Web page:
Eliot's Awesome Cup
Hello there! Back in May, I took the social part of my Ambassador role to heart, and I threw a 150-guest backyard shindig. Fast-forward to very recently – several months post-party – when I was doing a little yardwork and I discovered a single remnant from the party that missed the compost bin and in doing so managed to delight, but not surprise, me.
Eliot's Awesome Cup
It would seem that my son had labeled his party cup, not only with his own name but also with a qualitative statement on the nature of the cup. And several months later, here it was, having fallen from the deck and hidden itself (although not yet composted itself, which was, of course, its only other job besides holding a beverage).
This discovery of Eliot’s Awesome Cup did make me wonder about the nature of other awesome cups that have also chosen to remain safely anonymous…until now. Let’s take a look!
Squeaker’s Awesome Cup
Squeaker’s Awesome Cup (bottom row, second from left) was made in the mid-1700s. It traveled all the way from Europe to the new world and eventually inspired the Boston Tea Party of December 1773 and the subsequent Hartford Cotillion and Worcester Light Luncheon of February 1774. It survived the American Revolution by sitting quietly on a high shelf until the fighting was over. It was later packed away in the attic for a quarter millennium until Squeaker found it in a box he chewed through when he was working through some personal issues.
Now it has become a therapeutic spa retreat for Squeaker, who just can’t unwind unless he’s floating in chocolate and marshmallows.
Sweetie’s Awesome Cup
Sweetie’s Awesome Cup shocked the world as the first wine glass ever to appear in mass-produced artwork on a middle-aged woman’s living room wall. Before this revolutionary act, women were only able to decorate their living rooms with silhouettes of family members (who are the people they had to look at every day) or paintings of farmhouses with fields nearby (the same scenery their windows forced them to look at every day). This glass helped women everywhere subvert the prevailing expectations of domestic wall art and in doing so, opened the door for “Live Laugh Love” and “In this house, we…” decor.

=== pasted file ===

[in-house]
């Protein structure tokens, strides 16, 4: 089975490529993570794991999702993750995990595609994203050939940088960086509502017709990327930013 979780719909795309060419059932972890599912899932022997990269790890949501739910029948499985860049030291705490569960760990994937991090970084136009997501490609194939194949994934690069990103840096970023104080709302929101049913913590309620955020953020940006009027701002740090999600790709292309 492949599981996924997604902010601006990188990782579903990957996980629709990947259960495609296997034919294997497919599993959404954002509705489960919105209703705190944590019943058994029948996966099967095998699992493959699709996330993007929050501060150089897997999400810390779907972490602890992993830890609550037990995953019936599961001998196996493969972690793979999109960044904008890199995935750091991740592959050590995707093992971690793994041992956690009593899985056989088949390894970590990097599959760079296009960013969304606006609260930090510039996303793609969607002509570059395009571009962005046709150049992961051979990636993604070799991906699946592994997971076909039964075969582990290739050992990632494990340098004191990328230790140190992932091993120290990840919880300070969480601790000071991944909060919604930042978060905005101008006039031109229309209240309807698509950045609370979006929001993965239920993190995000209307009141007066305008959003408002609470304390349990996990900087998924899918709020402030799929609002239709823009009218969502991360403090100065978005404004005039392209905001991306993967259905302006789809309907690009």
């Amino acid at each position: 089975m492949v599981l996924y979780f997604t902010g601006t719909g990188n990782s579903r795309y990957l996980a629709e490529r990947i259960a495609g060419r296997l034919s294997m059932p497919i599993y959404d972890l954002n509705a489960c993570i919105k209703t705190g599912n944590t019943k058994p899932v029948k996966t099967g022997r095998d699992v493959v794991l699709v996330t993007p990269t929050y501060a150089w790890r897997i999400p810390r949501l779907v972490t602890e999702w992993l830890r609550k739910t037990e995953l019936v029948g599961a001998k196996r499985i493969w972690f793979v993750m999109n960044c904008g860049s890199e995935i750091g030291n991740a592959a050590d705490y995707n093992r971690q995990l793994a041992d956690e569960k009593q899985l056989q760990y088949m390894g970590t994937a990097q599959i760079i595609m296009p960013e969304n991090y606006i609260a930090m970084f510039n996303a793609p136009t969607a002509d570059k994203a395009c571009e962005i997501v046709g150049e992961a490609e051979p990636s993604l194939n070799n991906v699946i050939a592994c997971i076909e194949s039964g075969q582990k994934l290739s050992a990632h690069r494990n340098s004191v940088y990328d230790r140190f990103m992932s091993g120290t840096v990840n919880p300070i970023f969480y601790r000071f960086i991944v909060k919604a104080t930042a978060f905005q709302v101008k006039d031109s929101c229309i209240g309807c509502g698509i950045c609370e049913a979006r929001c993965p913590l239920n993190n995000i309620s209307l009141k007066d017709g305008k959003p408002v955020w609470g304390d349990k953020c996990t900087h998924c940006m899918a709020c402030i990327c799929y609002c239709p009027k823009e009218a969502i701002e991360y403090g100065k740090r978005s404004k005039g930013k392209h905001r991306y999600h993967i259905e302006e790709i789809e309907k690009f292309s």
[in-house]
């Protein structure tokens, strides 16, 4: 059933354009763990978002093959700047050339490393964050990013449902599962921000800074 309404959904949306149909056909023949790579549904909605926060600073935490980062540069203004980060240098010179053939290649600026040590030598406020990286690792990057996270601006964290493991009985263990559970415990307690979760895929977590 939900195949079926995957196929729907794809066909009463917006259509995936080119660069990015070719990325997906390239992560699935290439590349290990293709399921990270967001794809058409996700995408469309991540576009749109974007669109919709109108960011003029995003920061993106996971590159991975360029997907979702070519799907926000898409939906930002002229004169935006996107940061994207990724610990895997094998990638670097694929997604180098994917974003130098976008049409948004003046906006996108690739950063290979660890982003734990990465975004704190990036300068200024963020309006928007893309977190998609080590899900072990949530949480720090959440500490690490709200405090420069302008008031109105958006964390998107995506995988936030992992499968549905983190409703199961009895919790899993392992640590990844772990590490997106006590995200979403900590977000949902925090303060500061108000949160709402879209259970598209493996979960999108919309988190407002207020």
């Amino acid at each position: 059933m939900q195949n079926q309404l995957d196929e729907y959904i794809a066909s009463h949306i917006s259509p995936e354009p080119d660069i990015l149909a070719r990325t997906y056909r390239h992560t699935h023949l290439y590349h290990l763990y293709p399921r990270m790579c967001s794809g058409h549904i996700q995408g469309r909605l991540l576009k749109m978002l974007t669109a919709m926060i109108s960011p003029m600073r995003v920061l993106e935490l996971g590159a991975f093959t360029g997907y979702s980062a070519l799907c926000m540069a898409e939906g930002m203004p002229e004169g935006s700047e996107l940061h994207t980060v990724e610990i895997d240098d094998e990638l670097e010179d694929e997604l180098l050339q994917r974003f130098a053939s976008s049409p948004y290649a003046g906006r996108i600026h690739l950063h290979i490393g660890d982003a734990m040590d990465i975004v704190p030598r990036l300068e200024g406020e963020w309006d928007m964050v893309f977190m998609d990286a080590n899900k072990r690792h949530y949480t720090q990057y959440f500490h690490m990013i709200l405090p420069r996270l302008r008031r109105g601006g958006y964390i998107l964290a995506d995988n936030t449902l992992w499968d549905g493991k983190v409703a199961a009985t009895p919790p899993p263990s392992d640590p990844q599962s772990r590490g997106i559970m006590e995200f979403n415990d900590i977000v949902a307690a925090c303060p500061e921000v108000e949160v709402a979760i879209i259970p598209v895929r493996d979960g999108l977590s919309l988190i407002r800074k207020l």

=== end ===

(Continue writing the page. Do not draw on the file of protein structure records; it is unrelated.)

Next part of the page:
But the meteoric rise was followed by an equally intense hangover, and now this cup enjoys a quiet life keeping Sweetie company as she contemplates the huge mistake she made in ordering the side salad.
Aunt Joyce’s Awesome Cup
This turquoise cup (third row from front, second from left) enjoyed an extensive career in Hollywood’s golden age, working alongside such actors as Cary Grant, Clark Gable, and Claudette Colbert. Remember the famous dunking scene in It Happened One Night? Yup. It was most famous for starring in the movie Notorious as the cup that poisons Ingrid Bergman’s character.
Today it’s nestled in a row alongside other colorful cups on the cup table of a delightful elderly woman who delights in collecting famous tea cups and lining them up on the table.
Aunt Joyce’s Other Awesome Cup
This awesome cup (orange cup to the right and front of the previous one in the picture on the wall) had a supporting role in Notorious as Dr. Anderson’s cup, the cup that Ingrid Bergman’s character at a key point mixes up with her own. It made a splash by publicly criticizing its co-star vessel, famously saying, “What it is, I wouldn’t eat in a pickle rollup.”
In spite of the nearly 75-year-old feud in which these co-stars refused to talk to each other and because neither of these cups has legs, they are forever immortalized sitting next to each other in this photo that Aunt Joyce took and hung above a different tea cup collection.
And in case you’re wondering how these cups could possibly be mistaken for each other, it was a combination of movie magic and the fact that Notorious was made before color existed, which caused these cups to look confusingly identical.
And there you have it – four awesome cups that rival Eliot’s Awesome Cup. And as you sip and slurp through the day, just remember, it doesn’t take much to turn an everyday cup into an awesome cup. Really!